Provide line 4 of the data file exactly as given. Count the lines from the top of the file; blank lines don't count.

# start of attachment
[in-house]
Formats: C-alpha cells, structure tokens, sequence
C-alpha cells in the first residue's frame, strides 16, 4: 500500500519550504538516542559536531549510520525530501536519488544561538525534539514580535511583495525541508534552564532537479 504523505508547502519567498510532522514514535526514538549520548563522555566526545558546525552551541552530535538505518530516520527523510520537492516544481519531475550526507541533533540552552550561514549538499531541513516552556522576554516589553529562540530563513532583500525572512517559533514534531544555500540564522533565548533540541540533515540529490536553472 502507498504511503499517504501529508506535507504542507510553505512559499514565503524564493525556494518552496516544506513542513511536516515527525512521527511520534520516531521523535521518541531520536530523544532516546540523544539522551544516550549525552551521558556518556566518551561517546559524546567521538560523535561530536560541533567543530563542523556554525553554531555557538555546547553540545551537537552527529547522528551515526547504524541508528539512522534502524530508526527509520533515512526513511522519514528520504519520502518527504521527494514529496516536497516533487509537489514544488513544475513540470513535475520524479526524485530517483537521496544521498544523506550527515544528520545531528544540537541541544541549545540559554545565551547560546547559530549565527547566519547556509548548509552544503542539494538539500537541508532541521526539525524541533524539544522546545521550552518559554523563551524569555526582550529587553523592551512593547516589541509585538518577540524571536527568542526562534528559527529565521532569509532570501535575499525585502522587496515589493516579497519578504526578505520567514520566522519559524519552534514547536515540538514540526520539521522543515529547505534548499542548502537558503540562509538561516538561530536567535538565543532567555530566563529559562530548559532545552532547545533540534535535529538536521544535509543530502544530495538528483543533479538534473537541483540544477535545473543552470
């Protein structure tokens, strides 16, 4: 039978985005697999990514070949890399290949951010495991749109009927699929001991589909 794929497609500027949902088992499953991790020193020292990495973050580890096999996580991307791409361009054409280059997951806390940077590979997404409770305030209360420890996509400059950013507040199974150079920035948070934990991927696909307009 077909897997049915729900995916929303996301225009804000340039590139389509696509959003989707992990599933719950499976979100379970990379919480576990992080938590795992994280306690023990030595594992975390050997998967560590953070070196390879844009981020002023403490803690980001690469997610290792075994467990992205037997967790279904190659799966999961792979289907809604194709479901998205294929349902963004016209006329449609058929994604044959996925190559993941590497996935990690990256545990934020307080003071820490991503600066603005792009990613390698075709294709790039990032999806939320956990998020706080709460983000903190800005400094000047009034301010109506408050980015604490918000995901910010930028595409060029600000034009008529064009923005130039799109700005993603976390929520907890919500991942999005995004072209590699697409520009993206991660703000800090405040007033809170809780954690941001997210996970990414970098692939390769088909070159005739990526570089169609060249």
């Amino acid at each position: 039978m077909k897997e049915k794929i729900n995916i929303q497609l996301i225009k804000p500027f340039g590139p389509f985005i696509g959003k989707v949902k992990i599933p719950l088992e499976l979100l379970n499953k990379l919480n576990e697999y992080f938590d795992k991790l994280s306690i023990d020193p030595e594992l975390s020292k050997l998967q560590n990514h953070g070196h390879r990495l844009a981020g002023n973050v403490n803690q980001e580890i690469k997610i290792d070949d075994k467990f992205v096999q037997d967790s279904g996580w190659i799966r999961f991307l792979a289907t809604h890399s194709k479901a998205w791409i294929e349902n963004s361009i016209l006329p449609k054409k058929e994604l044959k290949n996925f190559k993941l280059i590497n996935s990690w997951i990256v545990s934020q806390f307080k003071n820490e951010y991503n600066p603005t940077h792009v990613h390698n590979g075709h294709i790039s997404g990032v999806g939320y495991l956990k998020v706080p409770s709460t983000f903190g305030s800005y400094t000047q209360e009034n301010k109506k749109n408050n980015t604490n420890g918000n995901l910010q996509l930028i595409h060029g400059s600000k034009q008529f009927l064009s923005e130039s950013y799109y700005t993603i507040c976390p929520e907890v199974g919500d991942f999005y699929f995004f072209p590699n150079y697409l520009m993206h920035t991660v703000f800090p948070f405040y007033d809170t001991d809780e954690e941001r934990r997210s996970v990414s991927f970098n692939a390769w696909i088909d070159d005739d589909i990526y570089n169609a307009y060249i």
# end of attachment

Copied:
């Protein structure tokens, strides 16, 4: 039978985005697999990514070949890399290949951010495991749109009927699929001991589909 794929497609500027949902088992499953991790020193020292990495973050580890096999996580991307791409361009054409280059997951806390940077590979997404409770305030209360420890996509400059950013507040199974150079920035948070934990991927696909307009 077909897997049915729900995916929303996301225009804000340039590139389509696509959003989707992990599933719950499976979100379970990379919480576990992080938590795992994280306690023990030595594992975390050997998967560590953070070196390879844009981020002023403490803690980001690469997610290792075994467990992205037997967790279904190659799966999961792979289907809604194709479901998205294929349902963004016209006329449609058929994604044959996925190559993941590497996935990690990256545990934020307080003071820490991503600066603005792009990613390698075709294709790039990032999806939320956990998020706080709460983000903190800005400094000047009034301010109506408050980015604490918000995901910010930028595409060029600000034009008529064009923005130039799109700005993603976390929520907890919500991942999005995004072209590699697409520009993206991660703000800090405040007033809170809780954690941001997210996970990414970098692939390769088909070159005739990526570089169609060249």